U.S. District Judge James G. Carr, who served on the Foreign Intelligence Surveillance Court for six years, will discuss the court’s history and recent controversy during a lecture at the UT College of Law Thursday, Sept. 5.The free, public talk titled “A Better Secret Court” will be held at noon in the Law Center McQuade Auditorium.
Congress created the Foreign Intelligence Surveillance Court in 1978 as a check on executive authority. Recent disclosures about vast data gathering by the National Security Agency as part of its PRISM surveillance program have raised concerns about the court’s effectiveness in protecting American citizens.
Carr has suggested, in a New York Times op-ed and in testimony for the Senate Judiciary Committee in August, that Congress take a simple step to restore confidence in the court’s impartiality and integrity: authorize its judges to appoint lawyers to serve the public interest when novel legal issues come before it.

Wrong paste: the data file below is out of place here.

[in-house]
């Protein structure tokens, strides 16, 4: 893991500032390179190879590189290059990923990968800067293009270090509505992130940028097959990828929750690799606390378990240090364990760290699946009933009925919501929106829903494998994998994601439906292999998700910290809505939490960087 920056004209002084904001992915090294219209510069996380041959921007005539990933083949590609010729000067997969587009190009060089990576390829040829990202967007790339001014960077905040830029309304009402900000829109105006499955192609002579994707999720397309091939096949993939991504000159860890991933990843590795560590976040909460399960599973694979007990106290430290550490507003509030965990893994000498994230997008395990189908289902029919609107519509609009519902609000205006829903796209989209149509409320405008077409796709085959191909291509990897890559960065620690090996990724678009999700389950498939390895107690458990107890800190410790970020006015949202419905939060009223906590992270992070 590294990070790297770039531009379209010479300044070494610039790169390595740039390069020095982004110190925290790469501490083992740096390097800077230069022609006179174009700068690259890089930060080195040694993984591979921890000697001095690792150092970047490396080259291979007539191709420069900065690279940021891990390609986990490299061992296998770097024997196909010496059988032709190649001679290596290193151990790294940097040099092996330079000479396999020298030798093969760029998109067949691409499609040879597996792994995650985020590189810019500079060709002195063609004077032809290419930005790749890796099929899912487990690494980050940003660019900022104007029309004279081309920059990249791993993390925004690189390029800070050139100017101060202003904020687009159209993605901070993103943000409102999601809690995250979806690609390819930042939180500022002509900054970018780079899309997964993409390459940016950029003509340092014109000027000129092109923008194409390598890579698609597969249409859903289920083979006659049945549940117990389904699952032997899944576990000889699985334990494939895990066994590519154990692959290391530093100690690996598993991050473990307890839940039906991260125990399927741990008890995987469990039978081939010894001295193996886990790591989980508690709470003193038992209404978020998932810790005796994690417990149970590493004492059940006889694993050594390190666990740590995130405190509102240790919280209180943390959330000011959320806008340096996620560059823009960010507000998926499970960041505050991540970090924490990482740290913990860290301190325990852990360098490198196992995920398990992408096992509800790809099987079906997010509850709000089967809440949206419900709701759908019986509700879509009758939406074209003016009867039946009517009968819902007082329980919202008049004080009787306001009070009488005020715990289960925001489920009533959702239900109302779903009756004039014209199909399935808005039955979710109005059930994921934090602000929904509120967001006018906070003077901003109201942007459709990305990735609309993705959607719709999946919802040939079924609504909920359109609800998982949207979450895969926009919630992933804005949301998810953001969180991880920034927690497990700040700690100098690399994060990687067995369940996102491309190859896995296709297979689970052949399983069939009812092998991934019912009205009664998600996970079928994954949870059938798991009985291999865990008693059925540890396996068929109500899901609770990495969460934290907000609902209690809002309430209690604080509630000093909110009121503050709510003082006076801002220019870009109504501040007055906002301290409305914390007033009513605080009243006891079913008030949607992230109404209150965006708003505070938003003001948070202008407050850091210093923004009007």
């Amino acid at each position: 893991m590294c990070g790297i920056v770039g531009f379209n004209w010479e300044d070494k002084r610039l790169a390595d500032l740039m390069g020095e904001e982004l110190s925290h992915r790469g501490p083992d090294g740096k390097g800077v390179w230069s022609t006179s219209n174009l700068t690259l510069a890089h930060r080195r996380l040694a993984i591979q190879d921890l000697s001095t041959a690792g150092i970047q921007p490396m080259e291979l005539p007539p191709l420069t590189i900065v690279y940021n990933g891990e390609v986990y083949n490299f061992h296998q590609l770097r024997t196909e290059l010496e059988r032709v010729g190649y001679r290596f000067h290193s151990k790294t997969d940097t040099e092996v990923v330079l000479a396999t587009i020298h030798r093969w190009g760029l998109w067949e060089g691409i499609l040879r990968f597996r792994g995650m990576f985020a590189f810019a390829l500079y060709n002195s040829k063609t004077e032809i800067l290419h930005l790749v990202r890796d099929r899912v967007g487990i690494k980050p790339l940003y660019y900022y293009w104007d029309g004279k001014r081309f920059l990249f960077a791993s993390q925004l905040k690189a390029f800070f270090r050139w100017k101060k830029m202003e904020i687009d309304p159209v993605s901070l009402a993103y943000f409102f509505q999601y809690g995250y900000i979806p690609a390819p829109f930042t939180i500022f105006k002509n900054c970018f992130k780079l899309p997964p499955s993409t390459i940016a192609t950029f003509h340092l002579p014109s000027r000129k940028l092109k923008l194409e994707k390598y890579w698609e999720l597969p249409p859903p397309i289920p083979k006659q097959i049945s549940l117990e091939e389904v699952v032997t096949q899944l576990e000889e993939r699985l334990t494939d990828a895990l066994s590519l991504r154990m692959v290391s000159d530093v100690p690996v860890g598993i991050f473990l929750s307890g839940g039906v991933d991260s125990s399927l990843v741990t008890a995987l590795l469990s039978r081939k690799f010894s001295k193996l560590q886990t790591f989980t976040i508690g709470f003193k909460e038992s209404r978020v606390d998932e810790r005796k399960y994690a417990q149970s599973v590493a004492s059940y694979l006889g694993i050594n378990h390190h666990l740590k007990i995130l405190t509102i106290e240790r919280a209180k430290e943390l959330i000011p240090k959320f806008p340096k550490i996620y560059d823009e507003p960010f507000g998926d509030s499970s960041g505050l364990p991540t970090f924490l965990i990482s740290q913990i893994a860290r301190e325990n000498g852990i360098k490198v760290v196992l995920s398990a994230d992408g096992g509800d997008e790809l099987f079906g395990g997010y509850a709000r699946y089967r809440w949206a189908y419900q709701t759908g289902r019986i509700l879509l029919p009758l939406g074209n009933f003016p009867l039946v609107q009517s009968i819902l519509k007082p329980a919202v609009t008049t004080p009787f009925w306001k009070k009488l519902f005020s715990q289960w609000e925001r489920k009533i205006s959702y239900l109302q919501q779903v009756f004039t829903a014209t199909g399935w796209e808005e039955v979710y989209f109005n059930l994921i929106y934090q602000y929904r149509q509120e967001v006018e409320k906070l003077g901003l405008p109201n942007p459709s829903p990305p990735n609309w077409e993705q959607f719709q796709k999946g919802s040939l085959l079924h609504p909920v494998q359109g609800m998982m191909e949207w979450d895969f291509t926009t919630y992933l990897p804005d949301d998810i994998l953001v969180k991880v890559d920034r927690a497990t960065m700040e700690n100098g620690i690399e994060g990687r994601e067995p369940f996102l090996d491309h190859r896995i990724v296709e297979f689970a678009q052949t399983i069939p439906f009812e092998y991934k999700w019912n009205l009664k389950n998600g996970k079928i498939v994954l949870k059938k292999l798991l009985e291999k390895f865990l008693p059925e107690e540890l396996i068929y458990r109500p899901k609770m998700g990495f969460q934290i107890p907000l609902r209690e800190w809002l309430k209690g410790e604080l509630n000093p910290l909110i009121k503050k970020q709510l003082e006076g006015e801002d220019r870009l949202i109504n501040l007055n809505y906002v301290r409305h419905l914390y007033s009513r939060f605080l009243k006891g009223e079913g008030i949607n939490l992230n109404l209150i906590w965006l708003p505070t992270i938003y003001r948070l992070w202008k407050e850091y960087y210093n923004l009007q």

“We are very fortunate to have in Toledo a former member of the Foreign Intelligence Surveillance Court and a national expert on electronic surveillance in the person of Judge Carr,” said Daniel J. Steinbock, dean of the UT College of Law. “We welcome the opportunity to hear his thoughts on the latest revelations about National Security Agency surveillance.”
Carr is a senior federal judge for the U.S. District Court for the Northern District of Ohio. He was nominated by President Bill Clinton in 1994 and served on the Foreign Intelligence Surveillance Court from 2002 to 2008 and as chief judge from 2004 to 2010.
Before being appointed to the federal bench, Carr spent time in private practice in Chicago, as a professor at the UT College of Law, and as a magistrate for the U.S. District Court for the Northern District of Ohio.
He is a graduate of Kenyon College and Harvard Law School.